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British Reporters' Sting Snares Labour Politicians
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British Reporters' Sting Snares Labour Politicians

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British Reporters' Sting Snares Labour Politicians

British Reporters' Sting Snares Labour Politicians
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Former British Cabinet ministers Stephen Byers, Patricia Hewitt and Geoff Hoon. i

Former British Cabinet ministers (from left) Stephen Byers, Patricia Hewitt and Geoff Hoon have been suspended after apparently offering to sell their political influence for cash to undercover journalists posing as American lobbyists. AFP/Getty Images hide caption

toggle caption AFP/Getty Images
Former British Cabinet ministers Stephen Byers, Patricia Hewitt and Geoff Hoon.

Former British Cabinet ministers (from left) Stephen Byers, Patricia Hewitt and Geoff Hoon have been suspended after apparently offering to sell their political influence for cash to undercover journalists posing as American lobbyists.

AFP/Getty Images

A sting operation by journalists in Britain has caught some hefty targets: Four lawmakers in the governing Labour Party were captured on tape apparently offering to sell their political influence to what they thought was an American lobbying firm.

One, former Transport Secretary Stephen Byers, told the undercover reporters from Britain's Channel 4 television that he could be hired like a taxi for 5,000 pounds a day ($7,500).

The four members of Parliament have been suspended while party officials investigate. They emphatically deny any wrongdoing.

Three of those suspended are ex-Cabinet ministers: Byers, former Health Minister Patricia Hewitt and former Defense Secretary Geoff Hoon. The fourth is Margaret Moran, a Labour MP.

After the documentary aired Monday night, horrified Labour politicians held a crisis meeting. They reportedly expressed shock and incredulity that three such experienced ministers could have been caught up in such a sting.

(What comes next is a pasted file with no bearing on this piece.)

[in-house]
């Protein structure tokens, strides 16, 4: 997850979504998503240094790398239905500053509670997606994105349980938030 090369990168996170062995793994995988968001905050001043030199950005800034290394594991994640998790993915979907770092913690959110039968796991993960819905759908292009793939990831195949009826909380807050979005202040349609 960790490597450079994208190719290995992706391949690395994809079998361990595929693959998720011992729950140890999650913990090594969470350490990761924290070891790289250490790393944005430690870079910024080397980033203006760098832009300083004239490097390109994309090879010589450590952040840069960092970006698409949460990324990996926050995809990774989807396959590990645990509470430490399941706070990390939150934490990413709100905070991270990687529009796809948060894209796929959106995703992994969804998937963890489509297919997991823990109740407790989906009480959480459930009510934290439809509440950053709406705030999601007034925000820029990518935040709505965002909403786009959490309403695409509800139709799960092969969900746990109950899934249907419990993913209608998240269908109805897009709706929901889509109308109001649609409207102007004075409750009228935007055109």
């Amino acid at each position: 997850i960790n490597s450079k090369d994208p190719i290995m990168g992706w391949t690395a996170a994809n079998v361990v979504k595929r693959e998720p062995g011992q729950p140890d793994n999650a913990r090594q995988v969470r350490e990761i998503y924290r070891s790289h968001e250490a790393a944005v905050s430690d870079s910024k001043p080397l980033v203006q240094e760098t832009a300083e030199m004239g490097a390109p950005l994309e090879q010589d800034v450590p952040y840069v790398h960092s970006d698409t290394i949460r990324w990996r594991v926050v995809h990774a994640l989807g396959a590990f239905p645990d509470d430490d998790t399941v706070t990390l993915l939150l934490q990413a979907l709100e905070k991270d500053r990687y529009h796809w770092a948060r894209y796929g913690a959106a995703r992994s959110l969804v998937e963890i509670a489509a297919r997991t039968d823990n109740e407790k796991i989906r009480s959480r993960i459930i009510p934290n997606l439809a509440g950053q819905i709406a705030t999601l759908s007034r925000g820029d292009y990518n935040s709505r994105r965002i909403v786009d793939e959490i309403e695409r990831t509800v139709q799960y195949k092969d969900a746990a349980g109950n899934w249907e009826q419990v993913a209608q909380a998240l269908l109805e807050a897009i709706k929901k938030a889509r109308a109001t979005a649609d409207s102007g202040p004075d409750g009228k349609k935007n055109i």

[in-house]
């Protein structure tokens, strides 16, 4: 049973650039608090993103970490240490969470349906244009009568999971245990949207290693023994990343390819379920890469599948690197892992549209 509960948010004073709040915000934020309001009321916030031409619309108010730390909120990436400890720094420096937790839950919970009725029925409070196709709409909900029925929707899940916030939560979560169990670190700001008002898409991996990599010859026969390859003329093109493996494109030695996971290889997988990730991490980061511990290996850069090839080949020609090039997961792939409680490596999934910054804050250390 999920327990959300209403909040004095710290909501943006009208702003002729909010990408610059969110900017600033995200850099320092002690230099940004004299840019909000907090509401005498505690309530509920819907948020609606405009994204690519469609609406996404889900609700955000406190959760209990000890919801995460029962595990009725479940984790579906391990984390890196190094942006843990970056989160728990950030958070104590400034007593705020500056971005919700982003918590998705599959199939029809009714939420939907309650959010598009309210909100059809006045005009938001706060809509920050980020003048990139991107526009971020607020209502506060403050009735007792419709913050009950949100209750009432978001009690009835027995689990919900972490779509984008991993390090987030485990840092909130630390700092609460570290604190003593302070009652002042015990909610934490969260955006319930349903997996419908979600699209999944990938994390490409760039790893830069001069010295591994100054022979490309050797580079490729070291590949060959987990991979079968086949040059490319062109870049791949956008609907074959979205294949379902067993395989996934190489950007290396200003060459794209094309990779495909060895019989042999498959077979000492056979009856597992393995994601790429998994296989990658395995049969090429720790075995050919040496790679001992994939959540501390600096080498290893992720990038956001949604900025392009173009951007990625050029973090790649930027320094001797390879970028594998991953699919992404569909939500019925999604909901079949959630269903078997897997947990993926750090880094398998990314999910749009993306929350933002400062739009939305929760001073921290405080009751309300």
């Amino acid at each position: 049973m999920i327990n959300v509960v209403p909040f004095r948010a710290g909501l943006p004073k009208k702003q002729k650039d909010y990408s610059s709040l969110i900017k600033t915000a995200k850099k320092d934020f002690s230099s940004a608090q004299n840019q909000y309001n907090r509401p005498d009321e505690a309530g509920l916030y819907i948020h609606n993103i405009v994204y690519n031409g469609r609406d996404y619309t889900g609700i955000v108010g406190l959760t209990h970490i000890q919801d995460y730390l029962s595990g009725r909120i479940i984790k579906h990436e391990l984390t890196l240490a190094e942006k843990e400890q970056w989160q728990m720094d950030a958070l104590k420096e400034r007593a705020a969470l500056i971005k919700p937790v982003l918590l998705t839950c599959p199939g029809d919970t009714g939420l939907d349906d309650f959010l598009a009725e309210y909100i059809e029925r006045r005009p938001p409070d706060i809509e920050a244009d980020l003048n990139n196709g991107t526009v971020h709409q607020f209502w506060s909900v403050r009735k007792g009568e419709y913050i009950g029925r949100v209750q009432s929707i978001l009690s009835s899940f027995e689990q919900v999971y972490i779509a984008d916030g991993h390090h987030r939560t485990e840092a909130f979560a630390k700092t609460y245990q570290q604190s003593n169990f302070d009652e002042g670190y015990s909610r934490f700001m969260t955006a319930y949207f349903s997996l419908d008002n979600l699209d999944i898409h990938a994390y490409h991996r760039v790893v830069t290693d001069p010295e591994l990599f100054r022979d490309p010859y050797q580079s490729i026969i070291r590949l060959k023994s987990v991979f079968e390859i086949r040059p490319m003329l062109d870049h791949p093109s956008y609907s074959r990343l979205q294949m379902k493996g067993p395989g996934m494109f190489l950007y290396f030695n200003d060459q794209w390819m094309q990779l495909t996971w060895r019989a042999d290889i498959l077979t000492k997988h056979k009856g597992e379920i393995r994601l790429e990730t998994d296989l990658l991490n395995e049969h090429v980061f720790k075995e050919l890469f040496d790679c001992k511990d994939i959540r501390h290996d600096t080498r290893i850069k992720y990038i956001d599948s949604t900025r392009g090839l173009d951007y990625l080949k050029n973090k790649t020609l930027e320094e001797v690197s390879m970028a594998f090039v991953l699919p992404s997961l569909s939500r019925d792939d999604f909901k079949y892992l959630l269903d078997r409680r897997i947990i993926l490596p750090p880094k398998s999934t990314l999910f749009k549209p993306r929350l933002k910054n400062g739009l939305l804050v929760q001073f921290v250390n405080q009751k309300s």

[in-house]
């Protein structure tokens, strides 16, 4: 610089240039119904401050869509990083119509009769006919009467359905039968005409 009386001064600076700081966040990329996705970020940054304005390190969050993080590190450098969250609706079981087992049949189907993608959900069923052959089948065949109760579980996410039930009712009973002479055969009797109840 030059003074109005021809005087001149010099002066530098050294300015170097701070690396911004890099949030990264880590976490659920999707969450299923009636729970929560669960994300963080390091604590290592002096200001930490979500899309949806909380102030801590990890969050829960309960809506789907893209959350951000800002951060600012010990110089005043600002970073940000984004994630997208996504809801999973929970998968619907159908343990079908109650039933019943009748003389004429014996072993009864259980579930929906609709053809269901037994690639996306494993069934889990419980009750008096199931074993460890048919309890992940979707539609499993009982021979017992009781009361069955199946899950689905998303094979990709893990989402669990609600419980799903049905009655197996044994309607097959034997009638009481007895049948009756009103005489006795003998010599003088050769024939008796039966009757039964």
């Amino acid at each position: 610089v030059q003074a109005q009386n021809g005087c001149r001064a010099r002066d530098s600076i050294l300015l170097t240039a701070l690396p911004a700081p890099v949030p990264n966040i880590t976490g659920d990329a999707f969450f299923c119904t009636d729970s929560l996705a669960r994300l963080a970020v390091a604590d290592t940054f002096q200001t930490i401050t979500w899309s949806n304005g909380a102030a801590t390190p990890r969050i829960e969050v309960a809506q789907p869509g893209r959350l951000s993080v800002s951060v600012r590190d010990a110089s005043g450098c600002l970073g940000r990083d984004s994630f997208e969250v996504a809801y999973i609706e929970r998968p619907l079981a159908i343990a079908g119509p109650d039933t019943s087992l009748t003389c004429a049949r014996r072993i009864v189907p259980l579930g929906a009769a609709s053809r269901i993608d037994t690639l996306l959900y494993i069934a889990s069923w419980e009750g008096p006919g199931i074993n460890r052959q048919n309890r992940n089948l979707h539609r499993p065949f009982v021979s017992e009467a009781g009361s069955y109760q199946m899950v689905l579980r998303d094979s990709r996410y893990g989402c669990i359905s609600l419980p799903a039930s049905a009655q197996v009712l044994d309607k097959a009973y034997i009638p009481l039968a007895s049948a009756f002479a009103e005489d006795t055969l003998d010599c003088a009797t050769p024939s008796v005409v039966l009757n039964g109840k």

Prime Minister Gordon Brown's political rival, Conservative Party leader David Cameron, was quick to condemn the Labour Party.

"Every time we patch up one part of the broken politics, another crack appears elsewhere," Cameron said. "We do need to start from scratch."

But Labour leaders pointed out that Cameron hasn't suspended the lone Conservative MP caught up in the lobbying scandal, Sir John Butterfill.

Rules and regulations govern when and how British lawmakers and former government ministers can accept outside income. But critics charge they are not tough enough.

A parliamentary watchdog is investigating whether the members of Parliament went beyond its rules. But it is possible no laws were actually broken.

And while national elections are just months or possibly weeks away — they must be held by June 3 — the revelations might not have much effect on Labour's standing in the opinion polls. Peter Kellner of the polling agency YouGov says Britain's main political parties can't sink much lower in the voters' esteem.

"It's not that the public say Labour is sleazier," he said. "The public is saying, 'A plague on both your houses.' "

All three main parties are promising complete reform of Britain's lobbying laws — if the public will vote for them.

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